When George Bush quietly dismissed two members of his Council on Bioethics on the last Friday in February, he probably assumed the news would get buried under the weekend’s distractions. But ten days later, it’s still hot—see, for example, two articles in Slate, and an editorial in the Washington Post, as well as Chris Mooney’s ongoing coverage at his blog. Bush failed to appreciate just how obvious the politics were behind the move. The two dismissed members (bioethicist William May and biochemist Elizabeth Blackburn) have been critical of the Administration. Their replacements (two political scientists and a surgeon) have spoken out before about abortion and stem cell research, in perfect alignment with the Administration. Bush also failed to appreciate just how exasperated scientists and non-scientists alike are becoming at the way his administration distorts science in the service of politics (see this report from the Union of Concerned Scientists, which came out shortly before the bioethics flap). And finally, Bush failed to appreciate that Blackburn would not discreetly slink away. Instead, she fired off a fierce attack on the council, accusing them of misrepresenting the science behind stem cell research and other hot-button issues in order to hype non-existent dangers.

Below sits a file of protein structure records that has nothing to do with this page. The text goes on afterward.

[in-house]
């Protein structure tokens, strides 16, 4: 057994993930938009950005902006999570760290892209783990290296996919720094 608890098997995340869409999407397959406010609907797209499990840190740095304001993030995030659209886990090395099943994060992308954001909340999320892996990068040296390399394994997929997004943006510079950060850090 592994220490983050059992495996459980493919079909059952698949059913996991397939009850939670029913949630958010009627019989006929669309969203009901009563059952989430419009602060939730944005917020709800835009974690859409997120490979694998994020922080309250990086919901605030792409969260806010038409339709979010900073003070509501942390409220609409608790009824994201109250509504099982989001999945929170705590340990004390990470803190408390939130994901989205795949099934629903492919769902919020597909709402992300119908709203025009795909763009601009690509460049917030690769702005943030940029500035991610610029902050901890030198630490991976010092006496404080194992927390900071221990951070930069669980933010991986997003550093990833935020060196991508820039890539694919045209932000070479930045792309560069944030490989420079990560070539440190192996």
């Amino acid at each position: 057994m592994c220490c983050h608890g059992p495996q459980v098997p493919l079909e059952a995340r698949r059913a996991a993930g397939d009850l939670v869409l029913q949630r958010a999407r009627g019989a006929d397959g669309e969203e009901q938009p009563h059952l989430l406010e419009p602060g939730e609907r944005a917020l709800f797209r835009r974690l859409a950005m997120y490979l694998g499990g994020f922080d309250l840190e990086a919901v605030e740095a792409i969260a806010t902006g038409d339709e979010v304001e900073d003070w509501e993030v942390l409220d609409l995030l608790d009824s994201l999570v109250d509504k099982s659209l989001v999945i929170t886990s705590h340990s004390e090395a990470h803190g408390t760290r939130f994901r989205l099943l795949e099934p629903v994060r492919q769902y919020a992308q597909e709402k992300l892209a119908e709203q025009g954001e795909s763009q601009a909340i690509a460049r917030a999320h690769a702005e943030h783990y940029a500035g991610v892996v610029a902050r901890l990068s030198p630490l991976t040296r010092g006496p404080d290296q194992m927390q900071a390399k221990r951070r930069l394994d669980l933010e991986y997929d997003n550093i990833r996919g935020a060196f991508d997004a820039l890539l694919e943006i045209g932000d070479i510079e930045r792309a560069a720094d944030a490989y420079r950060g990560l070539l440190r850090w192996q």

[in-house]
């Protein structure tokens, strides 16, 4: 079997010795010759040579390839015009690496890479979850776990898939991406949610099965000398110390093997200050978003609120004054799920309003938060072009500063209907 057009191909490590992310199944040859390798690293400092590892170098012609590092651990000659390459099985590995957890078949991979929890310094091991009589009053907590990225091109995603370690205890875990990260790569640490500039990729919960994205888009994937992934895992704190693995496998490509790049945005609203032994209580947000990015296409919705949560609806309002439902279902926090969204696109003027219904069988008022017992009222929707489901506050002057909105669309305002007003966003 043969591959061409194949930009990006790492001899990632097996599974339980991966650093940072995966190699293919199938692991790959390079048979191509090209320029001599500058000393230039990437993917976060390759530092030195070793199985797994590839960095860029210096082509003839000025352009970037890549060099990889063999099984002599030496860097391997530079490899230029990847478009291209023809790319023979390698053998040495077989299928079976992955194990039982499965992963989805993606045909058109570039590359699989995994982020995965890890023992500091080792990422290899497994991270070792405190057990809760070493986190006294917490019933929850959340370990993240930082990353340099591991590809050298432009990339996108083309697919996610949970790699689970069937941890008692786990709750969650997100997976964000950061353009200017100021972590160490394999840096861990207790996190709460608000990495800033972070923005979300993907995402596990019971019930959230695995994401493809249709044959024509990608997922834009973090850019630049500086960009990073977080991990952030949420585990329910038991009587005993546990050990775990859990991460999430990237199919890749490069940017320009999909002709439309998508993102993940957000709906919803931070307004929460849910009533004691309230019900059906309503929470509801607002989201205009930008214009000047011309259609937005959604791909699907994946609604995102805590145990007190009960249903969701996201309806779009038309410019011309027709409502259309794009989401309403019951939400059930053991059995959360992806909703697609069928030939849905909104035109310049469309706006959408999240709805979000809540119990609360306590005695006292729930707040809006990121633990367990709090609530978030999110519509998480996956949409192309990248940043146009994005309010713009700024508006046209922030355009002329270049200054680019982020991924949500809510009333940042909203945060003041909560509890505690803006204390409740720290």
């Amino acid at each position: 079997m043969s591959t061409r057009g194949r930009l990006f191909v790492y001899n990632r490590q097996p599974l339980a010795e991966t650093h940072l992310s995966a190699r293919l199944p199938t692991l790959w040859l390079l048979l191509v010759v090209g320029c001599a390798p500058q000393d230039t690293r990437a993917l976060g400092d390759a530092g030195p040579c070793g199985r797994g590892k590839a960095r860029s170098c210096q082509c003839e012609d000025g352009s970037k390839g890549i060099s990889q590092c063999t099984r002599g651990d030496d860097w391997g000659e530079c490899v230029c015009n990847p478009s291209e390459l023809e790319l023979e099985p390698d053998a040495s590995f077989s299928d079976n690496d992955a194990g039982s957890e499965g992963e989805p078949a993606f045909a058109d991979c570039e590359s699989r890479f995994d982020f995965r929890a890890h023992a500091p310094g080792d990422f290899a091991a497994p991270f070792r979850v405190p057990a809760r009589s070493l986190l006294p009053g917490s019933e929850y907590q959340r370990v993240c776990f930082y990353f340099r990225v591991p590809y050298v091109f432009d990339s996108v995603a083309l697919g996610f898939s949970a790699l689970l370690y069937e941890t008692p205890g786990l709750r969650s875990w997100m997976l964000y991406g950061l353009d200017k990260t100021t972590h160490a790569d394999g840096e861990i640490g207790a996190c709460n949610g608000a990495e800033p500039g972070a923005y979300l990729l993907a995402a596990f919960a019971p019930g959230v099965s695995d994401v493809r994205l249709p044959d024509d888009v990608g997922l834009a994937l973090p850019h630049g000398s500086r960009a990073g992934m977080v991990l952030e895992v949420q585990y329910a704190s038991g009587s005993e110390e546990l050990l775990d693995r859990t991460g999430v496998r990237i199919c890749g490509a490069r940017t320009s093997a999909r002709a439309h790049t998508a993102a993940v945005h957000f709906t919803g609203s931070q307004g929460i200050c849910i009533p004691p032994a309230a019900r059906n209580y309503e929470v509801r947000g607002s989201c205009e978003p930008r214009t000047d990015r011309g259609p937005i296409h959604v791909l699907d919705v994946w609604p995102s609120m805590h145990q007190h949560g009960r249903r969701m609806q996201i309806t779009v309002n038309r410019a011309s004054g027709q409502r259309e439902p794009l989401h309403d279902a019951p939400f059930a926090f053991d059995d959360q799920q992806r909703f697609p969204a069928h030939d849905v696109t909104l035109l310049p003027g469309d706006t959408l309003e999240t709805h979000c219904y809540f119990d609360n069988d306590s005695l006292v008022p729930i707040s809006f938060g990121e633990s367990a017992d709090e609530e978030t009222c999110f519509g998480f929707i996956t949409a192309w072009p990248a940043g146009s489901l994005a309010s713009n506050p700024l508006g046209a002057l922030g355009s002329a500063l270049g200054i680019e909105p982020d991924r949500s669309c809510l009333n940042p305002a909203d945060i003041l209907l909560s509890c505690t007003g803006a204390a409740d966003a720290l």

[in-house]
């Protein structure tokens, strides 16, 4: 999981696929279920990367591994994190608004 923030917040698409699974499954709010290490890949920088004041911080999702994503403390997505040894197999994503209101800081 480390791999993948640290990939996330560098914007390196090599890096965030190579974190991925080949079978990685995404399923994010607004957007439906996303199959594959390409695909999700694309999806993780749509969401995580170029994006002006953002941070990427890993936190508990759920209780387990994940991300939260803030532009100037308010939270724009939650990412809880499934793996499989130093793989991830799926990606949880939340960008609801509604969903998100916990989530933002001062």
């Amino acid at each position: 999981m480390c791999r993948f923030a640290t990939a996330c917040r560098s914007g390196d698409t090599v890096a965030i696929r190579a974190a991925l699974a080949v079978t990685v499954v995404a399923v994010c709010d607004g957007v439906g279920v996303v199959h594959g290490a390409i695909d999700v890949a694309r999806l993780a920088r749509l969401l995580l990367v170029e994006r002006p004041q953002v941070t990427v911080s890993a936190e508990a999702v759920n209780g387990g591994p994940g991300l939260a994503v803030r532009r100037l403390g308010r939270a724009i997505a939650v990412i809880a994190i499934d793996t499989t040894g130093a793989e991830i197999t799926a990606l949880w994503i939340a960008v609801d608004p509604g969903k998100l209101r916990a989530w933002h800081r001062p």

The chairman of the council, Leon Kass, failed as well when he tried to calm things down last Wednesday. He claimed that the shuffling had nothing to do with politics, and that he knew nothing about the personal of his new council members. Reporters have pointed out the many opportunities when Kass almost certainly did learn about those views.
But Kass stumbled on another count, one that I think speaks to a profound problem with the council and one that I haven’t read much comment on. Kass claimed that Blackburn had to be replaced because the council will now be focusing on neuroscience, rather than reproduction and genetics, Blackburn’s areas of expertise. If that’s true, then the council is not ready for a shift to the brain. If the Bush administration wanted to beef up the council’s neuroscience credentials, surely they would have replaced Blackburn and May with neuroscientists. They did not. In fact, the council as it’s now constituted has only one member who does research on neuroscience.